7.9/10
30,159
160 user 52 critic

A Night at the Opera (1935)

Passed | | Comedy, Music, Musical | 15 November 1935 (USA)
Trailer
2:18 | Trailer
A sly business manager and two wacky friends of two opera singers help them achieve success while humiliating their stuffy and snobbish enemies.

Directors:

Sam Wood, Edmund Goulding (uncredited)

Writers:

George S. Kaufman (screen play), Morrie Ryskind (screen play) | 1 more credit »
Reviews
1 win. See more awards »

Videos

Photos

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Cast

Complete credited cast:
Groucho Marx ... Otis B. Driftwood
Chico Marx ... Fiorello
Harpo Marx ... Tomasso
Kitty Carlisle ... Rosa Castaldi
Allan Jones ... Riccardo Barone
Walter Woolf King ... Rudolfo Lassparri (as Walter King)
Sig Ruman ... Herman Gottlieb (as Siegfried Rumann)
Margaret Dumont ... Mrs. Claypool
Edward Keane ... Ship's Captain
Robert Emmett O'Connor ... Police Sergeant Henderson (as Robert Emmet O'Connor)
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Storyline

The Marx Brothers take on high society. Two lovers who are both in opera are prevented from being together by the man's lack of acceptance as an operatic tenor. Pulling several typical Marx Brothers' stunts, they arrange for the normal tenor to be absent so that the young lover can get his chance. Written by John Vogel <jlvogel@comcast.net>

Plot Summary | Plot Synopsis

Taglines:

Don't miss it! The funniest picture ever made!

Genres:

Comedy | Music | Musical

Certificate:

Passed | See all certifications »

Parents Guide:

View content advisory »
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Did You Know?

Trivia

Sam Wood's stuffiness made him the perfect target for The Marx Brothers. The director had an ulcer, so he started each day with a big glass of milk. The brothers began to have it delivered to him in a baby bottle - a joke Wood never got. He also imposed a fine for being late to the set, which Groucho was in favor of at first. But Chico and Harpo nailed their brother's garage door shut, making him the first to pay the $50 penalty. Then the three turned the penalty into a game, betting on who would be the next to be fined. Wood eventually abandoned the idea. See more »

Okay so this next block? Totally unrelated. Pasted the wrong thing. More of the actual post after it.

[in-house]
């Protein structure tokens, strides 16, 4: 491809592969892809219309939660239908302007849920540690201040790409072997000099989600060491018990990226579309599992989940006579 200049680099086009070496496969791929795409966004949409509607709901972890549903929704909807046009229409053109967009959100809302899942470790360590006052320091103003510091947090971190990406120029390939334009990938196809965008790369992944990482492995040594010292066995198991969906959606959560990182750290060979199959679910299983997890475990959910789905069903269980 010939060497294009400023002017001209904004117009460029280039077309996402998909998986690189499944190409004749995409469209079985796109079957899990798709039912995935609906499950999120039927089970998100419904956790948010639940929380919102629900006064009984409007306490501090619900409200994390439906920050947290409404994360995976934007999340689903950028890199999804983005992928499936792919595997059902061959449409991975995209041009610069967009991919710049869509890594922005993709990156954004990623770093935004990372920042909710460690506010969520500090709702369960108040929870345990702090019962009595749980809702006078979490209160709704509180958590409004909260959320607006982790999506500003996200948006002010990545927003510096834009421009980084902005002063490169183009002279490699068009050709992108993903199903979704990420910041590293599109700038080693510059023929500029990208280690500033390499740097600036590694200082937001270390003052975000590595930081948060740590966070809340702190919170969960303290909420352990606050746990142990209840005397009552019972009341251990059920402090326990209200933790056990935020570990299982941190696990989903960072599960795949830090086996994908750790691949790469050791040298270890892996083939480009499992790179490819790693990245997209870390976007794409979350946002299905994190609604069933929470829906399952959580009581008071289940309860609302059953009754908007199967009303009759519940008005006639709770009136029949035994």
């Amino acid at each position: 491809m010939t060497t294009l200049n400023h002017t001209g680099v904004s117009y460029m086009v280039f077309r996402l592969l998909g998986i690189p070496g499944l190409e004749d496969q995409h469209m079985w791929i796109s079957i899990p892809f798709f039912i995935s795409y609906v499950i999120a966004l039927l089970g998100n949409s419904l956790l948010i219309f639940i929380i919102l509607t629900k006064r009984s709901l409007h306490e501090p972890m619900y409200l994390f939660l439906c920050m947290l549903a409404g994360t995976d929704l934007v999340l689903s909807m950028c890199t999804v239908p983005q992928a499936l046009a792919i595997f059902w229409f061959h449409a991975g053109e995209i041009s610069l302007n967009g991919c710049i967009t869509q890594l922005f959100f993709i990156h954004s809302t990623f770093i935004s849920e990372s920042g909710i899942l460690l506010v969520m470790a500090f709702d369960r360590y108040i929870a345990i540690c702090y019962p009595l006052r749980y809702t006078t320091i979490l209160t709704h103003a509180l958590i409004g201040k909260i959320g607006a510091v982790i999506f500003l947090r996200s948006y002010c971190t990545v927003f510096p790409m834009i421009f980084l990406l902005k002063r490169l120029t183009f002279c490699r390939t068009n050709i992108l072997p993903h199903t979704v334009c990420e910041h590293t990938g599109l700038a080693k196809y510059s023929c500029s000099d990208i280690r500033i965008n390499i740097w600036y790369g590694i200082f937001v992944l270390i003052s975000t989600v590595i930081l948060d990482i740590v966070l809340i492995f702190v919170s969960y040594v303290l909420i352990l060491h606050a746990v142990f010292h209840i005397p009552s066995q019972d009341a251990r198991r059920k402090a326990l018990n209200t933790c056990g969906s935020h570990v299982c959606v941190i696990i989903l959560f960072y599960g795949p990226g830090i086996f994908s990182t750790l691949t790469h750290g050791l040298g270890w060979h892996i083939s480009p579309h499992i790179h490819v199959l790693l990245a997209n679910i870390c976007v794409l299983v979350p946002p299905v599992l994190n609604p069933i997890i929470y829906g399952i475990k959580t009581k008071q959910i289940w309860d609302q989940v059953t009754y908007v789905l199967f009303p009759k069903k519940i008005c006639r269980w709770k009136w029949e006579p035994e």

Goofs

Groucho, when Harpo is drinking one cup of water after another, says, "You know, they may have to build a dam in back of him." More reasonably, he should have said, ". . . in front of him." See more »

Quotes

[first lines]
Waiter: The gentleman has not arrived yet?
Mrs. Claypool: No, he has not.
Waiter: I'm afraid the dinner will be spoiled.
Otis B. Driftwood: What difference does it make? It's too late to dine now.
Otis B. Driftwood: Oh, boy?
Bellboy: Yes, ma'am?
Otis B. Driftwood: Will you page Mr. Otis B. Driftwood, please? Mister Otis B. Driftwood.
Bellboy: Paging Mr. Driftwood! Mr. Driftwood!
Bellboy: [Driftwood's dinner companion giggles out loud] Mr. Driftwood! Mr. Driftwood!
[...]
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Alternate Versions

A colorized version exists See more »

Connections

Referenced in Are You Being Served?: A Bliss Girl (1978) See more »

Soundtracks

I Pagliacci: Strido lassu
(1892) (uncredited)
Music and Libretto by Ruggero Leoncavallo
Sung by Kitty Carlisle
Accompanied by The MGM Symphony Orchestra
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User Reviews

A classic all the way!
23 April 2002 | by gapeach17See all my reviews

No doubt that "A Night at the Opera" is right up there with "Duck Soup" as the best Marx Brothers movie. Some Marx-purists complain "ANatO" is when the brothers started to grow soft and their quality started to decline. For one thing, instead of ridiculing romantic couples (the love story subplot plays a big part), they support them. Also, it's not as surreal or satirical as their past films. To those purists, I say: Lighten up! "ANatO" is just as funny as anything the Marx Bros did in the past (heck, I think it's funnier than "Monkey Business"), and it's withstood the test of time perfectly. In fact, "ANatO" is said to be Groucho's favorite; he even called his previous films "duds"! The film is filled with jabs at the upper class and double entendres courtesy of Groucho. Sample:

Mrs. Claypool: Do you have everything, Otis?

Otis: I haven't had any complaints yet!

The love story subplot isn't as nauseating as 1937's "A Day at the Races". Allan Jones may be a bit too mushy, but Kitty Carlisle, the love interest, is cool and calm enough to help it go down easily (that's really her singing, by the way). Chico and Harpo have some inspired moments, such as their gleeful butchering of "Il Travotore" (sp?). The hapless villains are the funniest Marx foils ever, and the finale is just uproarious. "ANatO" is a wonderfully silly romp, and it's rather harmless, so kids can probably watch and enjoy it. The famous stateroom scene is nothing short of brilliant, and you'll find yourself humming along to "Cosi Cosa" (I just wish the ballad "Alone" had been left, well, alone). Don't miss this hilarious masterpiece. And now, on with the opera!!


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Frequently Asked Questions

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Details

Country:

USA

Language:

English | Italian

Release Date:

15 November 1935 (USA) See more »

Also Known As:

A Night at the Opera See more »

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Box Office

Gross USA:

$2,537,520

Cumulative Worldwide Gross:

$3,956,700
See more on IMDbPro »

Company Credits

Show more on IMDbPro »

Technical Specs

Runtime:

| (1948 re-release)

Sound Mix:

Mono (Western Electric Sound System)

Aspect Ratio:

1.37 : 1
See full technical specs »

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